It’s hard to imagine how much worse the Division of Public and Behavioral Health (DPBH) could have possibly screwed up bringing legal marijuana sales to Nevada despite the stated objective of the Legislature to create the national “gold standard” for regulatory approval and oversight.
In fact, the unbelievable level of in-the-shadows secrecy about its operations would make Pablo Escobar himself green with envy!
Back in August, would-be Medical Marijuana Establishment (MME) operators submitted to DPBH over 500 applications – some weighing close to a ton; and that’s with only slight embellishment – and paid the princely sum of $5,000 to have those applications reviewed, evaluated, rated and ranked by the Division.
DPBH then gave those applications to nameless, unidentified bureaucrats – or independent contractors; no one knows for sure – to evaluate. The applicants were given no information whatsoever as to who was doing the evaluations, what their qualifications and experience were, or what biases they may or may not bring to the evaluation process.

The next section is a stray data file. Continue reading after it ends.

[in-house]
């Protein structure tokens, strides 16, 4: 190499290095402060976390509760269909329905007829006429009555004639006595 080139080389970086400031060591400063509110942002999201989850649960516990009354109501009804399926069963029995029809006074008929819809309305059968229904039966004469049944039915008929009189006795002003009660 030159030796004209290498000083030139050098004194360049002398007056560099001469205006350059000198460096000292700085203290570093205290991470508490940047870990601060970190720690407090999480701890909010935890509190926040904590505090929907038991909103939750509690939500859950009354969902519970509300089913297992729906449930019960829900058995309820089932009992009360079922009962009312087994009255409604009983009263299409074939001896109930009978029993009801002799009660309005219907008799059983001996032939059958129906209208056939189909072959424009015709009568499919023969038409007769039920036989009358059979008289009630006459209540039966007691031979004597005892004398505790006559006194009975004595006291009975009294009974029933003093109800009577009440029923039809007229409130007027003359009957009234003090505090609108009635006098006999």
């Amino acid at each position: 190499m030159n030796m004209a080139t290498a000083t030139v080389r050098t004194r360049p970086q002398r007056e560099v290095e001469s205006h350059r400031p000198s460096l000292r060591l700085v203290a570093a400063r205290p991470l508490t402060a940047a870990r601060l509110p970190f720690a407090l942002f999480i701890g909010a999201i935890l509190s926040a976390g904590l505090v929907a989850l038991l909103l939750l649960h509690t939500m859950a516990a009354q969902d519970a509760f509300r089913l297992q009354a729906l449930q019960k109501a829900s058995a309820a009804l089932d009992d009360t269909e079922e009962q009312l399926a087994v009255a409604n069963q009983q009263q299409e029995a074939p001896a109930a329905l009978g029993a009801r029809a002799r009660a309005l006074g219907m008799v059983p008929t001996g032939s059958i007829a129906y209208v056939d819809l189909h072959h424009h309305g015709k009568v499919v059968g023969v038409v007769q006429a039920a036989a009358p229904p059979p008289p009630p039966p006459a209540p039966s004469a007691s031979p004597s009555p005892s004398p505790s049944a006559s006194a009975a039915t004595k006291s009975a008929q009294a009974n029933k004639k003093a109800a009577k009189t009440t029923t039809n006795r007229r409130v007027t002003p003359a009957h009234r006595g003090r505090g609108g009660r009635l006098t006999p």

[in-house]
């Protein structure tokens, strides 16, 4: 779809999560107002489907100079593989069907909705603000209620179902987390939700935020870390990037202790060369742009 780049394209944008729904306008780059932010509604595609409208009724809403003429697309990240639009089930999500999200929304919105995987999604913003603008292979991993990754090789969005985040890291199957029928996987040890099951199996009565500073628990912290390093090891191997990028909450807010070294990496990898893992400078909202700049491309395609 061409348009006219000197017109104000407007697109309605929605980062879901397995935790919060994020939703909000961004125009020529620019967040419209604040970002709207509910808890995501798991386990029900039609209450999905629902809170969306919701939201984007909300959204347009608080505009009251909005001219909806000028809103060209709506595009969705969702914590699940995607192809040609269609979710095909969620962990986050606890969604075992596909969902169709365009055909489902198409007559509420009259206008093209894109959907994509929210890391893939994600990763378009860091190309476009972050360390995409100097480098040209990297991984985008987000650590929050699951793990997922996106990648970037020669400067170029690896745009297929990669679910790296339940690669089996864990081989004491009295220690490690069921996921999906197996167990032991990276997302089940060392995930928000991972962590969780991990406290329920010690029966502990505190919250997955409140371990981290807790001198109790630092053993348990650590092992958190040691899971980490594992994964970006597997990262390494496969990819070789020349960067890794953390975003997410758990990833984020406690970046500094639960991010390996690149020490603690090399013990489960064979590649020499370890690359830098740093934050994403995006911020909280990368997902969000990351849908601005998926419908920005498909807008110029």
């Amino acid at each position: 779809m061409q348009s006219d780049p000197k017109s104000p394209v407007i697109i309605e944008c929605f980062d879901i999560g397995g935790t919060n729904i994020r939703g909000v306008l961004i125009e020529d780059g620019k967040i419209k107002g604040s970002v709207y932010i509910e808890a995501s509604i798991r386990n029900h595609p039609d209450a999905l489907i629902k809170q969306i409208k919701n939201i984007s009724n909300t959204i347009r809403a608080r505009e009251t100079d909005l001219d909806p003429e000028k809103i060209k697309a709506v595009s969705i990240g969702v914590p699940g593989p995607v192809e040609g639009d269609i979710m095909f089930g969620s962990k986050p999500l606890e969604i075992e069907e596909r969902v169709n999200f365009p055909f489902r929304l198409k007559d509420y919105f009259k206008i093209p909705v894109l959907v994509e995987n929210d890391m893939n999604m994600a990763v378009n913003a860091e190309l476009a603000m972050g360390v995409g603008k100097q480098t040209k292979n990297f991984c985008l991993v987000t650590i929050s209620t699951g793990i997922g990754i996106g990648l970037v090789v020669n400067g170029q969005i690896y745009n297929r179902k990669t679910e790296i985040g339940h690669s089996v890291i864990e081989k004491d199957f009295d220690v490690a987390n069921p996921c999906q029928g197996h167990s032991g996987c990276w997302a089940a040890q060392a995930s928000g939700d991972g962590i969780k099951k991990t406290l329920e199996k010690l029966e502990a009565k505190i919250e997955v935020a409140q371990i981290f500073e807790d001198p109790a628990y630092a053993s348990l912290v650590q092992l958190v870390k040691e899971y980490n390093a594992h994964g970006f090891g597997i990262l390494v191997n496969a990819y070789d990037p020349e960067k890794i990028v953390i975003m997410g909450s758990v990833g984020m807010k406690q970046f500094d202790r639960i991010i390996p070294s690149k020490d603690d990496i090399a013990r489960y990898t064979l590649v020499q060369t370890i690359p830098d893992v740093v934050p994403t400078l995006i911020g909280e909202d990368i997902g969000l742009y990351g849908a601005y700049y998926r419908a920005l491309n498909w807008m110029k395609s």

For all we know, they could have been street dealers from Harlem.
After three months of reviewing hundreds of thousands of pages of documents, these shadowy evaluators – who may or may not have been required to wear ski-masks coming and going from work – released composite scores for each application on November 3rd.
To give you just a hint of how screwed up this grading process was, one of the highest-rated applicants applied for three dispensary licenses in different parts of the state.
Same application for all three locations.
Three wildly different scores.
How in the world is that possible?
Don’t ask the Division. They’re stonewalling public records requests and keeping the whole operation as secret as what goes on at Area 51. Indeed, the level of omerta being deployed by DPBH personnel would make Michael Corleone himself proud.
While each application was secretly graded on seven separate “Merit Criteria” categories, the Division has only released the composite scores of each application, not the sub-scores for each category.
So out of a possible total of 250 points, let’s say an applicant scored 183. Where did the application come up short? Was the security plan found deficient? Was the business plan judged less than ideal? Did the enterprise lack sufficient funding?
No one knows. Because the Division refuses to disclose the information. Not only to the applicants, but to the public. Even for applicants who signed a “consent to release” form allowing the Division to publish the information.
This is not what the Legislature intended. This is not a “gold standard” operation.
It’s way past time for the DPBH to stop operating in the shadows like common back-alley drug dealers and bring this evaluation process into the light of day through full public disclosure and transparency.